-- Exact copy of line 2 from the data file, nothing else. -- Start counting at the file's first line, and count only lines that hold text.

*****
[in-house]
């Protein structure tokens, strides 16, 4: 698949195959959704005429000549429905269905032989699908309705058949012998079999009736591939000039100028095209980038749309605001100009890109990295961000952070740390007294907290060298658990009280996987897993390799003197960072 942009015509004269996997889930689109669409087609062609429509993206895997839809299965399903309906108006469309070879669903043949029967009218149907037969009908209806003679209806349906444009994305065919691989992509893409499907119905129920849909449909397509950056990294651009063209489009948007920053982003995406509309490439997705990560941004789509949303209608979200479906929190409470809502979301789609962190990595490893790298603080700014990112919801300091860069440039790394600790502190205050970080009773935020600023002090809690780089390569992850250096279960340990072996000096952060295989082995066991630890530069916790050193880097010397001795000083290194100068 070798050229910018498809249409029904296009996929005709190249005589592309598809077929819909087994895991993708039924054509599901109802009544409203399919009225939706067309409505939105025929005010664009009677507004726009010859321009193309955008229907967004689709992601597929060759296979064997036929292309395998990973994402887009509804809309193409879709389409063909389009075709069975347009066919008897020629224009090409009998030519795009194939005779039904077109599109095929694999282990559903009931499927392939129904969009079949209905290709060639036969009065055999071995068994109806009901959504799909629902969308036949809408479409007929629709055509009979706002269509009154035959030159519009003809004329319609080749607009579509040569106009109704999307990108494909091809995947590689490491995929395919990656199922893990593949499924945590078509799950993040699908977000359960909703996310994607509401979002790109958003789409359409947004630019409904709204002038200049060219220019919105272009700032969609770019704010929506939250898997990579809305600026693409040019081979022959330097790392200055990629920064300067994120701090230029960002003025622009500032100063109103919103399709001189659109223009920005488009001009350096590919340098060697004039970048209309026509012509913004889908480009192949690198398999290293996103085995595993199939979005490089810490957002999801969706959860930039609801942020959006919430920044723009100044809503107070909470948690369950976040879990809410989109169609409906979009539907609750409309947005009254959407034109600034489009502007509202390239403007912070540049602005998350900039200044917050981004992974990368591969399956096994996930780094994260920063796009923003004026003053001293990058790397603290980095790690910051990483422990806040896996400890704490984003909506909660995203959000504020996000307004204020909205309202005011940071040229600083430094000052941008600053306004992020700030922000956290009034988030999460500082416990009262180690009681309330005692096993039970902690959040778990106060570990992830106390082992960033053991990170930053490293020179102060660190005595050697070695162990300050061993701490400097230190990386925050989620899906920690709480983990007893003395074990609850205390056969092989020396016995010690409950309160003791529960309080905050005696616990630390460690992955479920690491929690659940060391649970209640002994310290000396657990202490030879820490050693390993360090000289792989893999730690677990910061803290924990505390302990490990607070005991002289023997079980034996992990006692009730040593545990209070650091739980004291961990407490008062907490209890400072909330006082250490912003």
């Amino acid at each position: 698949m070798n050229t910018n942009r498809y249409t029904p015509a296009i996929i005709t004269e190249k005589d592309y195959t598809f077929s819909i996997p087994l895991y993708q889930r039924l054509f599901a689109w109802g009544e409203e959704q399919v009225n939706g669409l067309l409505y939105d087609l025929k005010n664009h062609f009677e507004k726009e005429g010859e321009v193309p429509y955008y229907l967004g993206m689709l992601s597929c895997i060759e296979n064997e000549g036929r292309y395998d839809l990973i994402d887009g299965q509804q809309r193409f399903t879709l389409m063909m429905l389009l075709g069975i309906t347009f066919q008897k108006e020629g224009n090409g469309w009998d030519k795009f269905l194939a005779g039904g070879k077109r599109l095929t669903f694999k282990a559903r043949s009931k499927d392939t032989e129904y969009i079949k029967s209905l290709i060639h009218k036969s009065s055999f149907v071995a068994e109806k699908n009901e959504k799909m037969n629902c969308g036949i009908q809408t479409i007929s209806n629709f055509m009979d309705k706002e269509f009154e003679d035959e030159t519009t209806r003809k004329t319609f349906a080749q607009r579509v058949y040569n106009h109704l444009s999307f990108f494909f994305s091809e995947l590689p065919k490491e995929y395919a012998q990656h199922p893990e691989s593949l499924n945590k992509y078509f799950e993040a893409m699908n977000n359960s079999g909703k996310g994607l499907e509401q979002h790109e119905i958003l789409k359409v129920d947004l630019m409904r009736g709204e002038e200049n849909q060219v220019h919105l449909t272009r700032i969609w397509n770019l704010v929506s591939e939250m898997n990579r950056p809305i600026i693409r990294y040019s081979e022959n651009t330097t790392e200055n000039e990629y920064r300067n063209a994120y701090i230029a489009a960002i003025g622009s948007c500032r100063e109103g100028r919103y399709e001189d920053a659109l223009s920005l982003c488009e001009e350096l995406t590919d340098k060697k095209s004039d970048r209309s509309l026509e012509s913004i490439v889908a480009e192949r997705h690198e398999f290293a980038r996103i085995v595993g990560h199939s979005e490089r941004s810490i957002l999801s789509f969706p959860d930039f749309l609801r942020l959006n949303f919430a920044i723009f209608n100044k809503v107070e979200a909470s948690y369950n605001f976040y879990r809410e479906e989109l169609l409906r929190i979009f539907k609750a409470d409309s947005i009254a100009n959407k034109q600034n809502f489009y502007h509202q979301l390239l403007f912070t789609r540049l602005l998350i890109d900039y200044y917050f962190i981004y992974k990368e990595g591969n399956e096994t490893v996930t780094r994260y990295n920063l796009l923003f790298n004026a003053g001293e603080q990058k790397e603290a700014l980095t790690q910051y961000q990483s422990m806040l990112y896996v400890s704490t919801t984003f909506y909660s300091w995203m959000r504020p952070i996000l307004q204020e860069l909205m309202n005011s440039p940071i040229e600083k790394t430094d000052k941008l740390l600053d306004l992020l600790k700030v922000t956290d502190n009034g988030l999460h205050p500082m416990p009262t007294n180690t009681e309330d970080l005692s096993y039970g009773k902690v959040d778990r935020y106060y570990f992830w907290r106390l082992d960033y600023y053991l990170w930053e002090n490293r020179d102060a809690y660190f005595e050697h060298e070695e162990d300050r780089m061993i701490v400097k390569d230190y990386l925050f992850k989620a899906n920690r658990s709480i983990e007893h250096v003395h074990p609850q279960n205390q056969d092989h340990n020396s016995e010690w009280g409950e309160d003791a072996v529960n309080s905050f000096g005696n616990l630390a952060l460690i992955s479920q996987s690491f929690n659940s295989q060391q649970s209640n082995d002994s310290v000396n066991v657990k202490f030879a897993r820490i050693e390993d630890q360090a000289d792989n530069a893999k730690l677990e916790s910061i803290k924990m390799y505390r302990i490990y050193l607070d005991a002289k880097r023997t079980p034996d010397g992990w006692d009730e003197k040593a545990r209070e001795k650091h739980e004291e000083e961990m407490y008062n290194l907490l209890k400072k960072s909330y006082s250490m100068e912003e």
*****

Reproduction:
């Protein structure tokens, strides 16, 4: 698949195959959704005429000549429905269905032989699908309705058949012998079999009736591939000039100028095209980038749309605001100009890109990295961000952070740390007294907290060298658990009280996987897993390799003197960072 942009015509004269996997889930689109669409087609062609429509993206895997839809299965399903309906108006469309070879669903043949029967009218149907037969009908209806003679209806349906444009994305065919691989992509893409499907119905129920849909449909397509950056990294651009063209489009948007920053982003995406509309490439997705990560941004789509949303209608979200479906929190409470809502979301789609962190990595490893790298603080700014990112919801300091860069440039790394600790502190205050970080009773935020600023002090809690780089390569992850250096279960340990072996000096952060295989082995066991630890530069916790050193880097010397001795000083290194100068 070798050229910018498809249409029904296009996929005709190249005589592309598809077929819909087994895991993708039924054509599901109802009544409203399919009225939706067309409505939105025929005010664009009677507004726009010859321009193309955008229907967004689709992601597929060759296979064997036929292309395998990973994402887009509804809309193409879709389409063909389009075709069975347009066919008897020629224009090409009998030519795009194939005779039904077109599109095929694999282990559903009931499927392939129904969009079949209905290709060639036969009065055999071995068994109806009901959504799909629902969308036949809408479409007929629709055509009979706002269509009154035959030159519009003809004329319609080749607009579509040569106009109704999307990108494909091809995947590689490491995929395919990656199922893990593949499924945590078509799950993040699908977000359960909703996310994607509401979002790109958003789409359409947004630019409904709204002038200049060219220019919105272009700032969609770019704010929506939250898997990579809305600026693409040019081979022959330097790392200055990629920064300067994120701090230029960002003025622009500032100063109103919103399709001189659109223009920005488009001009350096590919340098060697004039970048209309026509012509913004889908480009192949690198398999290293996103085995595993199939979005490089810490957002999801969706959860930039609801942020959006919430920044723009100044809503107070909470948690369950976040879990809410989109169609409906979009539907609750409309947005009254959407034109600034489009502007509202390239403007912070540049602005998350900039200044917050981004992974990368591969399956096994996930780094994260920063796009923003004026003053001293990058790397603290980095790690910051990483422990806040896996400890704490984003909506909660995203959000504020996000307004204020909205309202005011940071040229600083430094000052941008600053306004992020700030922000956290009034988030999460500082416990009262180690009681309330005692096993039970902690959040778990106060570990992830106390082992960033053991990170930053490293020179102060660190005595050697070695162990300050061993701490400097230190990386925050989620899906920690709480983990007893003395074990609850205390056969092989020396016995010690409950309160003791529960309080905050005696616990630390460690992955479920690491929690659940060391649970209640002994310290000396657990202490030879820490050693390993360090000289792989893999730690677990910061803290924990505390302990490990607070005991002289023997079980034996992990006692009730040593545990209070650091739980004291961990407490008062907490209890400072909330006082250490912003």